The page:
Montgomery County Won't Change School Start Times After All

Plan would have been too expensive, was opposed by many elementary school families

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    NEWSLETTERS

    Big changes may be on the way for thousands of students in Montgomery County. Schools Superintendent Joshua Starr announced Tuesday that he wants to change the times that school starts and ends each day. For high school students, the change could mean more sleep. For younger students, there would be more time in the classroom every day. News4's Mark Segraves reports.

    Montgomery County won't change school start times after all, the school district announced Tuesday. The cost was too high and the opposition too strong, particularly among elementary school families.

    Superintendent Joshua Starr previously proposed a change in school start times, moving high school start times back 50 minutes, middle school back 10 minutes and elementary school back 30 minutes.

    The goal was to give young people more time to sleep, and it followed a 10-month study by a special Bell Times Working Group.

    MontCo Superintendent Wants Later Start for High School Students

    [DC] MontCo Superintendent Wants Later Start for High School Students
    High school students in Montgomery County may get to sleep a little longer. Superintendent Dr. Joshua P. Starr has recommended that the county's high schools start at 8:15 a.m. -- 50 minutes later than its current start time.

    However, change could still come to the county -- and the rest of the state. Maryland Gov. Martin O'Malley has called for a review of school start times statewide.

    Later start times are being considered by other school districts as well; high schools in Manassas, Virginia, will start 50 minutes later next year.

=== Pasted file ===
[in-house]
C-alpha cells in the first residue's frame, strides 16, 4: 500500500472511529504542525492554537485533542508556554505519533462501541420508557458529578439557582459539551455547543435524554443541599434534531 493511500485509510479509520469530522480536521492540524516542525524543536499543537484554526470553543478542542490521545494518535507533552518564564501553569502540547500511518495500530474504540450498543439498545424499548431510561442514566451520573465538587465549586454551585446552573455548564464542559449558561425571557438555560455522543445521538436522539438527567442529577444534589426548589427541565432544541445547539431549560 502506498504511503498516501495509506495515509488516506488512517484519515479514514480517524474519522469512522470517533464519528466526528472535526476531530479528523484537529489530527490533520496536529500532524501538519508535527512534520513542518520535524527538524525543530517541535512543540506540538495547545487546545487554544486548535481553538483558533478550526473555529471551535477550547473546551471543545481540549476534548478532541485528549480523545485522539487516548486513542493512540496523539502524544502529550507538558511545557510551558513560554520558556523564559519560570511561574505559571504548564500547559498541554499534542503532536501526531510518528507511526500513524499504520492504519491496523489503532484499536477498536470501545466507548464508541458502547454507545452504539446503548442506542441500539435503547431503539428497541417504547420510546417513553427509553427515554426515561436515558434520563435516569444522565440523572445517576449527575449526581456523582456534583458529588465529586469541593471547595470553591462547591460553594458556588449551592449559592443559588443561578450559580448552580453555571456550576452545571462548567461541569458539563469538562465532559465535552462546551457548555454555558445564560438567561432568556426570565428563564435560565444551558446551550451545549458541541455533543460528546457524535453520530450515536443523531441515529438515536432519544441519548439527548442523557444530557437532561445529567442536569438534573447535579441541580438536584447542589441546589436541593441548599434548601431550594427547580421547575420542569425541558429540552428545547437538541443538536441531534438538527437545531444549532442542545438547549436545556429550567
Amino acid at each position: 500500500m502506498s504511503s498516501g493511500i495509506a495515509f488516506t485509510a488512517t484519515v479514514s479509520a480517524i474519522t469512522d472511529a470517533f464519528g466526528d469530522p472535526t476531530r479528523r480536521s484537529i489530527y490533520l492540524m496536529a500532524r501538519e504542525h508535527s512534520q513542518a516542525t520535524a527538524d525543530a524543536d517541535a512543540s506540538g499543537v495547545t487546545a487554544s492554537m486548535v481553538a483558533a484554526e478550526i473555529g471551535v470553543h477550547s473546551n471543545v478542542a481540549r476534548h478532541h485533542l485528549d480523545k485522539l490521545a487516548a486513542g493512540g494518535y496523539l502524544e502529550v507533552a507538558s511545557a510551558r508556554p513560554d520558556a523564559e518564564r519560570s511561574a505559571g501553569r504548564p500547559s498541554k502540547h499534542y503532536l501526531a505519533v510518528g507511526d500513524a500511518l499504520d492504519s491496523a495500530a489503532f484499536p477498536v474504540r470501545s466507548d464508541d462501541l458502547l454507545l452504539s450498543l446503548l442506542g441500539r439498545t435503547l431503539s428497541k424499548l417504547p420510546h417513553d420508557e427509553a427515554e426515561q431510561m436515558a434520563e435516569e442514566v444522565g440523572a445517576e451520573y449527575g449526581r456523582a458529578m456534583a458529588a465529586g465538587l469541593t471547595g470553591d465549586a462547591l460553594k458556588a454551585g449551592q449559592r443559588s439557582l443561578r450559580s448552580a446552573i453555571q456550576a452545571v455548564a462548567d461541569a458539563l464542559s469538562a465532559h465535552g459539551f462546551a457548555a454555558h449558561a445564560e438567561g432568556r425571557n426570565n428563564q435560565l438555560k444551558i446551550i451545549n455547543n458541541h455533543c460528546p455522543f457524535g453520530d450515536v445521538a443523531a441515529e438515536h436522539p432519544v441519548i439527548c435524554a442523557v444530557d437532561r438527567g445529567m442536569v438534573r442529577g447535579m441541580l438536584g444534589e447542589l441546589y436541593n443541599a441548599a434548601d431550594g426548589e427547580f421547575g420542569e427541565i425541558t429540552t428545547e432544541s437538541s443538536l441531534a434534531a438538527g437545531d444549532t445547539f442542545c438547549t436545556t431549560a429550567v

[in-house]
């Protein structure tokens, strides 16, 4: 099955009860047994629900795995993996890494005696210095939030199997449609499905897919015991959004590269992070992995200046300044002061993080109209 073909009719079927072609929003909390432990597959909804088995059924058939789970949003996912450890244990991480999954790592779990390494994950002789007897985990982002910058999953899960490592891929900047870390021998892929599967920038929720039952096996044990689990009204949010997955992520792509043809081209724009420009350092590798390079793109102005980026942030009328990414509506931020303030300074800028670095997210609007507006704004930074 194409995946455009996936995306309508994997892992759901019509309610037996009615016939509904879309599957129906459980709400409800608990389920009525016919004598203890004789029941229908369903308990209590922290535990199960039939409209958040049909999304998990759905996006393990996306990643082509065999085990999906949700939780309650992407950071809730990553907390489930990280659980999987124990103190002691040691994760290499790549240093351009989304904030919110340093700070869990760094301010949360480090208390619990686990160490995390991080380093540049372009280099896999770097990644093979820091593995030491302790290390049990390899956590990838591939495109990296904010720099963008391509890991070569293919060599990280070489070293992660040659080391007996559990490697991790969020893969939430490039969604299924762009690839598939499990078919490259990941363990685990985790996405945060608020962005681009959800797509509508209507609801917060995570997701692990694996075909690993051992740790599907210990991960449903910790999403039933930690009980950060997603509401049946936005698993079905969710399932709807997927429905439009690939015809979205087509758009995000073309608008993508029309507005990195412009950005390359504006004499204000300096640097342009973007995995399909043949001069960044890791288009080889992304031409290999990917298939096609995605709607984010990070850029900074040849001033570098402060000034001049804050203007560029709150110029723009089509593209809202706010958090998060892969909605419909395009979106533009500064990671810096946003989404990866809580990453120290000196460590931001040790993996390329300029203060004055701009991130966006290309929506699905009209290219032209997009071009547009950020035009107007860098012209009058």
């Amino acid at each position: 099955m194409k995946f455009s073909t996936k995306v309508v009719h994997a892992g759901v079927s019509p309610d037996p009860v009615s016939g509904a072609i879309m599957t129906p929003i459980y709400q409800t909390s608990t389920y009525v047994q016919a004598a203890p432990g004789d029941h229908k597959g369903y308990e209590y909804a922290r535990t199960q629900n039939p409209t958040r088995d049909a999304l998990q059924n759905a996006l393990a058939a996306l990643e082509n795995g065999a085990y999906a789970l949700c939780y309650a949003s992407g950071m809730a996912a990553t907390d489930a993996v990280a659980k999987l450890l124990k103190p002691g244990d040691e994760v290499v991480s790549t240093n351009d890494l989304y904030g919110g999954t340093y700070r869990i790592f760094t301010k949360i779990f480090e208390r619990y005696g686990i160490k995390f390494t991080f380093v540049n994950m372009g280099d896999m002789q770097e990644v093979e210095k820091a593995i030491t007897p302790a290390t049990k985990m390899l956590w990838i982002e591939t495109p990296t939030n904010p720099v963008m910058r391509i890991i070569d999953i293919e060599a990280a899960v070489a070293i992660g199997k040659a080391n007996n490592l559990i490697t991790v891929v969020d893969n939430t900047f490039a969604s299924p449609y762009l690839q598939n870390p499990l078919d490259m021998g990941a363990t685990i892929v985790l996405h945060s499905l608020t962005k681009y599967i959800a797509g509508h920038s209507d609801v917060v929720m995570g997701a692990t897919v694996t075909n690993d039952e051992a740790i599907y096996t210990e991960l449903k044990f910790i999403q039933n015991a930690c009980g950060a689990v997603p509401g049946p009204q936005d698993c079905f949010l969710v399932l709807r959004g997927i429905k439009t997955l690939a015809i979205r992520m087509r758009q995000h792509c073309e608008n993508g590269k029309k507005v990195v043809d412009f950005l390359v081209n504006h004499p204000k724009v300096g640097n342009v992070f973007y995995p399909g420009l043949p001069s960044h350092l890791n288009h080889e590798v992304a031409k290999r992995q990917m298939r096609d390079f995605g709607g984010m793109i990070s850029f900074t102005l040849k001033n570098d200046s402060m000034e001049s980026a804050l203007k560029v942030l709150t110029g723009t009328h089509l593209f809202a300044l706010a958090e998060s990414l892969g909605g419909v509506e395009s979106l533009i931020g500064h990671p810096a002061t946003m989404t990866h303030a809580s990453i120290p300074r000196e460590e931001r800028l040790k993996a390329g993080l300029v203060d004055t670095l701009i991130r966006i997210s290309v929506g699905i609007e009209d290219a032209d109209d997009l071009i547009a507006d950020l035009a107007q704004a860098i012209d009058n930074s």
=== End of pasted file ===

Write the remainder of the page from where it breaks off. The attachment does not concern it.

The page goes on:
But the changes in Montgomery County had a cost, as bus and other schedules had to move. The plan would have cost at least $21.6 million, Starr said in a statement Tuesday.

    "Student enrollment in MCPS is growing by approximately 2,500 students a year, and more children are coming to our schools requiring additional supports and services to ensure success," Starr said. "Additional resources are needed each year only to provide the same services to a growing number of students ... there is a very limited amount of money available to us each year to fund new initiatives."

    And elementary school families were not in favor of changing schedules, which would also have extended the elementary school day by 30 minutes, Starr said.

    Some expressed concern about pushing after school activities like sports practices too late.

    The campaign for later start times isn't over, according to Mandi Mader, a mother of two students and therapist who began a petition drive 18 months ago, collecting more than 11,700 signatures to start school later.

    "We're going to continue to fight," she said. "We are going to the School Board meeting June 17. We are going to hold bake sales for buses. This is just too big an issue not to advocate."

    Read Montgomery County Schools' new report on bell times here: